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Aku Agba Lome

Introduction - Written by our field partners

Aku is a 38 year old woman living in Lome, Togo. She is married to a carpenter, and together they have three children, aged 13, 8 and 4. 

Her business is selling baby outfits to mothers in Lome. Sales are increasing, however she is finding it hard to keep pace with the demand. 

This is why she is asking for a Deki loan of £240. This is her third loan, after receiving loans to create a successful hairdressing business, and Aku is clear that microfinance has helped her and her husband provide for their family.

Field Partner: Iades-Togo

Iades-Togo

IADES (Institution d'Aide au Développement Economique et Social) was set up in November 2012 with the aim of responding to the needs of 95% of the population who do not have access to the usual financial services offered by the commercial banks.

Based in Lomé, the capital, IADES is a not for profit association whose objective is to improve the lives of the poor, especially women, by providing them with a chance to help themselves and work their way out of the poverty trap. Their social mission is extremely important to them, a key part of which is to reduce gender inequality and to empower women.

IADES offers microloans and savings plans - at minimal cost - alongside business training and accountancy to their clients. They offer loans to farmers, traders and those engaged in animal husbandry. IADES also considers it important to provide health education on preventing AIDS, malaria and other communicable diseases to improve the health among the disadvantaged.

Also lending to this entrepreneur

Antony SUGARHILL BRIGHTON Nurseline Mac Sian

Key information:

  • Name: Aku Agba
  • Trade: Sells baby outfits
  • Total loan required: £240
  • Repaid so far: £0

Fundraising progress:

Only £240 left to repay

Location - Lome, Togo

Togo or la République Togolaise is a West African country bordered by Ghana to the west, Benin to the east and Burkina Faso to the north. It sits on the Gulf of Guinea and is one the smallest African countries.

It is a sun-Saharan nation which is highly dependent on agriculture. The climate is generally tropical with two short rainy seasons between April and July and between September and November although the average rainfall is not very high. Crops grown include coffee, cocoa, cotton, yams, cassava (tapioca), corn, beans, rice, millet and sorghum.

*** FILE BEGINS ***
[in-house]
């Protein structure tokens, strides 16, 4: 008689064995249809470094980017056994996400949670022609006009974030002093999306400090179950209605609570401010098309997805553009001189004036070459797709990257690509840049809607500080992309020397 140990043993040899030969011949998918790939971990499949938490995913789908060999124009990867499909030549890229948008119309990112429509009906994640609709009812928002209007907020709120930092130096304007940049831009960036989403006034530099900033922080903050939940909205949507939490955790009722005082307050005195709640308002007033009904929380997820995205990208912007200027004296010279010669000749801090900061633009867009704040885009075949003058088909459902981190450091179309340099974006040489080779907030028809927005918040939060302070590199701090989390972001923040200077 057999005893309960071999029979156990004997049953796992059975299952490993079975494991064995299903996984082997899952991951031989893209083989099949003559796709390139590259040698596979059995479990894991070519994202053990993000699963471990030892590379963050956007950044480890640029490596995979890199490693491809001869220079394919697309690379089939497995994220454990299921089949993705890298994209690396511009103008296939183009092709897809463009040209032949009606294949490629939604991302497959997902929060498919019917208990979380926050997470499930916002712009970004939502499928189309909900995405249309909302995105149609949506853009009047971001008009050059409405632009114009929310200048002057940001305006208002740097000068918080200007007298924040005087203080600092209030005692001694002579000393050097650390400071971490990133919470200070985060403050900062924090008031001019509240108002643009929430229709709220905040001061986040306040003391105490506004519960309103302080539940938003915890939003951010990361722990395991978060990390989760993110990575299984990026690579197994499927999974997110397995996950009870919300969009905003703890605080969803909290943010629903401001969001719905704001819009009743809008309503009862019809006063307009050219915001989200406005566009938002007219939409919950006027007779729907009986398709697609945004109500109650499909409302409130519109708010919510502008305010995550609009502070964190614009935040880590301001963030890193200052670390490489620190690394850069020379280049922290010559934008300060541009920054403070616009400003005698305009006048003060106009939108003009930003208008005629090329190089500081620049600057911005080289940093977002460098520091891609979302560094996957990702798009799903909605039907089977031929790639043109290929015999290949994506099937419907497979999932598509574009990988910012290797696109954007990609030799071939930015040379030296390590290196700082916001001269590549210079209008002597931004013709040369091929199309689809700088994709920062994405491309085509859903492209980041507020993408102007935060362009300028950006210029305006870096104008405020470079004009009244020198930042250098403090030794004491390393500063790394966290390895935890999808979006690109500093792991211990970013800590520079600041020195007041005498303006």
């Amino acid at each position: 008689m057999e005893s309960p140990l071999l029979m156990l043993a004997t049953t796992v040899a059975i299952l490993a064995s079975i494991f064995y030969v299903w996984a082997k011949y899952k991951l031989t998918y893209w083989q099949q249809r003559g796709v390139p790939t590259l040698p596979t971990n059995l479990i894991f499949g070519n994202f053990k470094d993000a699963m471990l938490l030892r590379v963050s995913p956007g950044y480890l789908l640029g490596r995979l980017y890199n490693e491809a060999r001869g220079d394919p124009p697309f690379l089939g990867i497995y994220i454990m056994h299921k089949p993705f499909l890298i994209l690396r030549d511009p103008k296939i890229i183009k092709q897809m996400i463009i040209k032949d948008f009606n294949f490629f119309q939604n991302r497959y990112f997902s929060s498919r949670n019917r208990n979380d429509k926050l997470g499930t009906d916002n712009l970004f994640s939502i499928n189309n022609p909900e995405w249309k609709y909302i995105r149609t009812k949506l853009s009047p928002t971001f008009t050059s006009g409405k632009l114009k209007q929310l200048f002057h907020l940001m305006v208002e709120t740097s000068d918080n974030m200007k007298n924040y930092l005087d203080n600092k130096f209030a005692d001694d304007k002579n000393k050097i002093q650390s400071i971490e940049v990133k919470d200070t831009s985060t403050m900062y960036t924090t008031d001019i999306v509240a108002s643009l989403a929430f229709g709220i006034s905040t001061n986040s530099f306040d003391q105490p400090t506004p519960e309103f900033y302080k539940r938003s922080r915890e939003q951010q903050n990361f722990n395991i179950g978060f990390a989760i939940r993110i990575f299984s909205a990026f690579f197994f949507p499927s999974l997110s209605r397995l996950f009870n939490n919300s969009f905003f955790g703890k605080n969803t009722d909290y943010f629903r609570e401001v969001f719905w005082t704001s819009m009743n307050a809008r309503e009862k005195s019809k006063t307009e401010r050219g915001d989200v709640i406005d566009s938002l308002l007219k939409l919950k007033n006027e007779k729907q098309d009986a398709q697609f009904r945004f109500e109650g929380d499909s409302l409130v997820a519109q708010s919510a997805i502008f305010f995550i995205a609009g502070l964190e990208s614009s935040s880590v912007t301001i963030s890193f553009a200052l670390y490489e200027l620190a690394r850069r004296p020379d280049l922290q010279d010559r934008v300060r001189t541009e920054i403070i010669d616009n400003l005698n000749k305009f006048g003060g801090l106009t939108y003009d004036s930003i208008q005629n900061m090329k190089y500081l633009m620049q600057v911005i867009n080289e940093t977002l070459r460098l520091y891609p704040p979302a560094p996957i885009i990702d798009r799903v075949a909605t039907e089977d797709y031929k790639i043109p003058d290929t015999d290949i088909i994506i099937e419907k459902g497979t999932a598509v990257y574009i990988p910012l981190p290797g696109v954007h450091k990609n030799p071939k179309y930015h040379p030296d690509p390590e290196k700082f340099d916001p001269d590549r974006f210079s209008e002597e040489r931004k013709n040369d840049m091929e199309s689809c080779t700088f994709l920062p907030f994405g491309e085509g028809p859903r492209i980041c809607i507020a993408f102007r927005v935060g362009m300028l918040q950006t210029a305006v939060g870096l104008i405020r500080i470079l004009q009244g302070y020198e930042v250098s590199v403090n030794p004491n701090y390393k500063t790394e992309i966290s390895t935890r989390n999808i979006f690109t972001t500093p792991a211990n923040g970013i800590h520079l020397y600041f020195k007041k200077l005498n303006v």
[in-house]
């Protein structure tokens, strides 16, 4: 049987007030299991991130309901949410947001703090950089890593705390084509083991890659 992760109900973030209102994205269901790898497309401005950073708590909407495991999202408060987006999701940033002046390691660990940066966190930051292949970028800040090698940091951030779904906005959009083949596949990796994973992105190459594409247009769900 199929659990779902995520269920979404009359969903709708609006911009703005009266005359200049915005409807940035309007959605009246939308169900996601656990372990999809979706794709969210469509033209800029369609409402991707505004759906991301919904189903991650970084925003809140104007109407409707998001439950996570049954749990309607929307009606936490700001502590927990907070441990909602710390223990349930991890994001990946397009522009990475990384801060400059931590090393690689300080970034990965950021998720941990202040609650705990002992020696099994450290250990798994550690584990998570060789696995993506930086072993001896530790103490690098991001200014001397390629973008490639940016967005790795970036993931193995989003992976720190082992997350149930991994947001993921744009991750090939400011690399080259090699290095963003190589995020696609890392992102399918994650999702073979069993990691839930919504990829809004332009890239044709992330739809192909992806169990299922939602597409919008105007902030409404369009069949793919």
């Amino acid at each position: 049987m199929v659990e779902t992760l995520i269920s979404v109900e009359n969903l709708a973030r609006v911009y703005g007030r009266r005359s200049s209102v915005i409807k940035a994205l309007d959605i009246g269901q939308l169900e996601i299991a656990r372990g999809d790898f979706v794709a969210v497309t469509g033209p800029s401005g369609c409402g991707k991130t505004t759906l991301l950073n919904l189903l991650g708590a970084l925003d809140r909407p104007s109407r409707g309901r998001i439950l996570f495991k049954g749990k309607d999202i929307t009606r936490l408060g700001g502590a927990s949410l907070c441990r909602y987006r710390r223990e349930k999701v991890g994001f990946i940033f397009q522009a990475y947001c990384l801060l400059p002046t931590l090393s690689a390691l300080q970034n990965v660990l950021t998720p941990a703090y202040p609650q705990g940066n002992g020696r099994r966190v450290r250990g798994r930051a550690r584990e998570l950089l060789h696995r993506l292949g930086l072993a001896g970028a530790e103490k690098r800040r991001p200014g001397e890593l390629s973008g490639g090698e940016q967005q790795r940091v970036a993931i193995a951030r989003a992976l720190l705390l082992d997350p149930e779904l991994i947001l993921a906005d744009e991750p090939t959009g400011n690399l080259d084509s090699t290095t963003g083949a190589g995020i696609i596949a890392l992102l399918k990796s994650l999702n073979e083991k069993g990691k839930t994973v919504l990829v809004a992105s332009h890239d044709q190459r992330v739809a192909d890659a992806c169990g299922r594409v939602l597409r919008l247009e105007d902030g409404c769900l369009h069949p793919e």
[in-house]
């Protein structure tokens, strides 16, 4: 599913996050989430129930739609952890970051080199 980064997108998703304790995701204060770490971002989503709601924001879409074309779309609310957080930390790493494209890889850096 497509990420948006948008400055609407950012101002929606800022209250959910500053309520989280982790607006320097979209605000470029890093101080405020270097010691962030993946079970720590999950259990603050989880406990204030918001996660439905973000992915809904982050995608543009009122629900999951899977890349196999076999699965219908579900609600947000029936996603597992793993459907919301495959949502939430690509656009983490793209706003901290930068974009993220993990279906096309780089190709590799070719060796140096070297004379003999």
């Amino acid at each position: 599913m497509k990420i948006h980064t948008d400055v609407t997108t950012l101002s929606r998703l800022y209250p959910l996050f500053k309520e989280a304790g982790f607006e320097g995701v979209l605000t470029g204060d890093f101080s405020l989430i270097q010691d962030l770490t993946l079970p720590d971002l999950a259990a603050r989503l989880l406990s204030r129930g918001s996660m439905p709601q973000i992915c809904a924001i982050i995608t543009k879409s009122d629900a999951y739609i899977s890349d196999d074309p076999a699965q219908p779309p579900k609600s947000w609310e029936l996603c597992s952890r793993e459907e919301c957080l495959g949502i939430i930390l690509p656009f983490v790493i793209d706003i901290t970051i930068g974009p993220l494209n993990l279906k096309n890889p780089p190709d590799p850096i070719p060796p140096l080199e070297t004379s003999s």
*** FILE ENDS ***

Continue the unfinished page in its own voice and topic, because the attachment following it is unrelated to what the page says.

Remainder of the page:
Education is only compulsory for six years and the system suffers from a severe lack of trained teachers. Many families cannot afford to pay for school fees or uniforms which leads to significant dropout.

The country is a prime example of where micro-finance can make a significant difference. Micro-finance is concentrated in the countries of the developing world. According to IADES less than 5% of the population has a bank account and over 50% live below the poverty line which is less than $1.25 /day. This is due to the banks' reluctance to lend to the poor and to the high cost of running a bank account. The majority of the population is considered by the mainstream banking sector to be un-creditworthy.

Entrepreneurs use their micro-loans to improve their plot yields, to trade goods in towns and villages and to increase their animal herd. The profits from their enterprises allow them to pay for school uniforms, for secondary schooling or to pay for medicines for sick members of their family.

Some statistics:

  • Capital: Lomé
  • Official languages: French
  • Regional Languages: Gbe, Kotokoli, Kabiye, Mina, Dagomba.
  • Population: 7.5 million (2015)
  • GDP: $11.558 million (2016 estimate)
  • Monetary Unit: CFA Franc (Communaute Financiere Africaine)
  • Percentage of people living on less than $1.25 a day: over 50%, of those 12.9% live in extreme poverty (Ministere de l'Economie, 2007)
  • Adult literacy rate: 75.4% (men), 46.9% (women)
  • Estimated adult (aged 15-49) HIV prevalence: 2.9% of adults aged between 15 - 49 years
  • Life expectancy: 56 years (men) 59 years (women) (2016)
  • Female Genital Mutilation rate: 4%
  • Religions: Traditional African (51%), Christian (30%), Muslim (15%)